In 1971, The Washington Post finds itself in possession of the Pentagon Papers, a trove of documents detailing the United States’ involvement in Vietnam over the past few decades. Executive editor Ben Bradlee (Tom Hanks) and his team of journalists think the public deserves to know this information. The federal government says it would be a felony to print it. There is no mistaking where The Post (both the paper and the film) comes down on this conflict. This is not new information and thus serves no imminent threat to American troops in Vietnam. The only harm it can cause is embarrassment for former presidents. The actual conflict that The Post grapples is the attempted reconciliation between ethical and business concerns.

The constant struggle of press outlets, even institutions as big as The Washington Post, is figuring out how to make money by delivering the truth. That struggle is writ large when making a public offering, which is what we’ve got here. Do you make a stronger case to your investors by laying low or by making a ruckus in the course of standing up for your principals? As publisher Katharine Graham, Meryl Streep is all contorted faces and knotted anxiety as she takes the lead to make the decision of printing the Papers or not. The drama is wrung in screwball fashion, with Bradlee appealing to her over the phone at the last a minute, as a gaggle of other interested parties hop on the line.

For as grand as The Post’s ambitions are, it is strange to consider that most of it takes place over the course of just one day. It all then feels almost inconsequential, but of course, certain individual moments can change the course of everything. When that is the case, there has probably been months, or even years, of work behind the scenes setting up those moments, as conveyed by an early scene of Daniel Ellsberg (Matthew Rhys) gathering and absconding with the Papers. Also delivering the dynamic agita is Bob Odenkirk as Ben Bagdikian, an old buddy of Ellsberg’s who tracks down the delivery. Odenkirk’s comedic background is an asset – he moves about with a paranoid shuffle that is somewhere between absolutely necessary and hilariously unnecessary. Also rousing is a typesetting montage following the decision to publish the Papers. This mechanical peek at how things are done is a valuable reminder of underlying structure in much the same way that Michael Mann’s Blackhat spent so much visual space on the wires that undergird the Internet.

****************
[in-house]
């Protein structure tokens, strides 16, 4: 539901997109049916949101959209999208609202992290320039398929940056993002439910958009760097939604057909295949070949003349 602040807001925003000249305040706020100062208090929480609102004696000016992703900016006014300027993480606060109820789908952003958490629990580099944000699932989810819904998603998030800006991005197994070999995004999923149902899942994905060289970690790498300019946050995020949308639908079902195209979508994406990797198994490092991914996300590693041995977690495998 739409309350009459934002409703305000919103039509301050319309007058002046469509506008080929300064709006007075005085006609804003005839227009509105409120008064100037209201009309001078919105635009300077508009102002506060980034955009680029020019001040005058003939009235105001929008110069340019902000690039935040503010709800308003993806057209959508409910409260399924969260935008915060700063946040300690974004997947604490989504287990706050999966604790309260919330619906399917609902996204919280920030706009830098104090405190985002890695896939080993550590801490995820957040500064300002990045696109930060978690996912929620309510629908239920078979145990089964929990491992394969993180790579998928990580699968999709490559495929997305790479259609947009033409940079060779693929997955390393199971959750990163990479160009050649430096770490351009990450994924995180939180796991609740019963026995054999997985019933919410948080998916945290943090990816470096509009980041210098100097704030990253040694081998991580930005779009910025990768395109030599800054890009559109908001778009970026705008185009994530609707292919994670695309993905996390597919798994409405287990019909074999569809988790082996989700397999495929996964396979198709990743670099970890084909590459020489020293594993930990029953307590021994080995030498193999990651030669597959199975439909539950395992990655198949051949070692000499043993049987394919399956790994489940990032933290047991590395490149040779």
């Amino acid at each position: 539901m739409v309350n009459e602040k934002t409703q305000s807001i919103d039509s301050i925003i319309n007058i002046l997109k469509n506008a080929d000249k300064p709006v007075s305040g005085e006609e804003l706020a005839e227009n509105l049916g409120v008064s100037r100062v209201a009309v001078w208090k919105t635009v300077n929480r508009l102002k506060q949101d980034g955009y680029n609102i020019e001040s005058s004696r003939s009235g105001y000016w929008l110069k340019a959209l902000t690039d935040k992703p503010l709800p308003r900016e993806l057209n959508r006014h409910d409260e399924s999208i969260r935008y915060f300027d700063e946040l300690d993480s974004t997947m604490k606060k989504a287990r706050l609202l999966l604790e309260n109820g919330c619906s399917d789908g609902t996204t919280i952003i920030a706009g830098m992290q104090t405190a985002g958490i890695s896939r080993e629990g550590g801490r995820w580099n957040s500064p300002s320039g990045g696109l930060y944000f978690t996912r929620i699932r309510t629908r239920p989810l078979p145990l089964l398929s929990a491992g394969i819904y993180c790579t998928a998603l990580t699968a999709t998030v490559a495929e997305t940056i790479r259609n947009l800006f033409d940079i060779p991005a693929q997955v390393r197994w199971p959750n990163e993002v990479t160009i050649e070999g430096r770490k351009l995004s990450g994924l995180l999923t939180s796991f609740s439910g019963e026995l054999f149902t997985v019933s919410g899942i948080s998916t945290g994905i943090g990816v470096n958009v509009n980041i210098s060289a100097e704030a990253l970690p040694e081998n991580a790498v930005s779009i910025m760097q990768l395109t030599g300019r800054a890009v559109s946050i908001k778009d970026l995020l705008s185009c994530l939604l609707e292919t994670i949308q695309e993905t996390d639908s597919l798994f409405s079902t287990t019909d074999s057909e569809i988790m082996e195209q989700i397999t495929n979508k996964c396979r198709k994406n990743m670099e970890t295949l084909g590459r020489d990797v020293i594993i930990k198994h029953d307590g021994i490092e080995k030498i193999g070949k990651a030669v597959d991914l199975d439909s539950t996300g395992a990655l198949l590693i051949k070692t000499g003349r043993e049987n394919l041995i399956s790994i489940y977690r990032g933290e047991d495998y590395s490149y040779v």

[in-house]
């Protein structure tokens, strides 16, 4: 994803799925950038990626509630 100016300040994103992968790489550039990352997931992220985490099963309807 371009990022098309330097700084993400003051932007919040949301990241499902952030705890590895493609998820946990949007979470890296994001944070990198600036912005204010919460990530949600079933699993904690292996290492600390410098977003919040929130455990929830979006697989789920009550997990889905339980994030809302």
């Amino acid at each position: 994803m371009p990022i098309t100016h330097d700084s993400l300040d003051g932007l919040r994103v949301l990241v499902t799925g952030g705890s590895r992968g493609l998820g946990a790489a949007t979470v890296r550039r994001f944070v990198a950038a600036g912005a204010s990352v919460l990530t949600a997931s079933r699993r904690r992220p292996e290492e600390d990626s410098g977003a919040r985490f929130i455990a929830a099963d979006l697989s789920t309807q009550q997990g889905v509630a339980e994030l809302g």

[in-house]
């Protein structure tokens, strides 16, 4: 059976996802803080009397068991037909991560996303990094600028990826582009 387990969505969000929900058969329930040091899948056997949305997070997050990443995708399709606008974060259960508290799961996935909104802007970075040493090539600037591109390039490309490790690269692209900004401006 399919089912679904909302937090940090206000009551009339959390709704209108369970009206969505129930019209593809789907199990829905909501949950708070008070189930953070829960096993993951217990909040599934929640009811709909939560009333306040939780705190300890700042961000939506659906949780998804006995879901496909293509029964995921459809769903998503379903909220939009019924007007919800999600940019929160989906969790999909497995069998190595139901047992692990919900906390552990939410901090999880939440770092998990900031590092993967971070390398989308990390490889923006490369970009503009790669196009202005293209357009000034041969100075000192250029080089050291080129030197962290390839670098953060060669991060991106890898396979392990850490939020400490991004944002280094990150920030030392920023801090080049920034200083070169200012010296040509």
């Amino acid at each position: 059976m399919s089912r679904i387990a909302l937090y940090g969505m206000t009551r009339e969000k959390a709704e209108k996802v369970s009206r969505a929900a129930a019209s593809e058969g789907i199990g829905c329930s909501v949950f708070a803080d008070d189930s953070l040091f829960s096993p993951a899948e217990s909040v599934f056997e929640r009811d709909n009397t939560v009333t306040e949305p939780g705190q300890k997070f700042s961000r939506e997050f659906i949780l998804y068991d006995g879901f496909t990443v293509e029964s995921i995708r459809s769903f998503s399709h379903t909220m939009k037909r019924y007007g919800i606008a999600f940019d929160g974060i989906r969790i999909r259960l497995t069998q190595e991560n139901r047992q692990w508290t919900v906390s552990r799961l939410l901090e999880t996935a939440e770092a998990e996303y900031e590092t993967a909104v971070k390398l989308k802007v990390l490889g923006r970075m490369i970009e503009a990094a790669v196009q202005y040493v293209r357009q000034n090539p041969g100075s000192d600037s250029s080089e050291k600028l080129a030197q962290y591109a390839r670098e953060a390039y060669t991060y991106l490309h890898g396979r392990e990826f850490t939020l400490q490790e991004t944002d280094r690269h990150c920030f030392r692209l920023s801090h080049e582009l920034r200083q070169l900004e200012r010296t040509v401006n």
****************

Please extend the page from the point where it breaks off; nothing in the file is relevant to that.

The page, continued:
Ultimately, while The Post’s advocacy for journalism is timeless, its story feels small-scale, a prelude to the much bigger fallout of Watergate and all the modern-day scandals that use -gate in their nomenclature. The Richard Nixon of The Post is only ever seen from behind and through a window. His fight against the press was fought in the shadows, but today his same tactics are being employed right out in the open. The Post’s lessons are ones I hope everyone takes to heart, but I wonder (despair?) how useful they are when the sorts of secrets exposed by the Pentagon Papers are now nonchalantly tweeted every day.

The Post is Recommended If You Like: All the President’s Men, Spotlight, a Free Press

Grade: 3.5 out of 5 Sealed Documents

This Is a Movie Review: ‘The Disaster Artist’ is James Franco is Tommy Wiseau is the Star Inside Us All

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CREDIT: Justina Mintz/A24

This review was originally posted on News Cult in November 2017.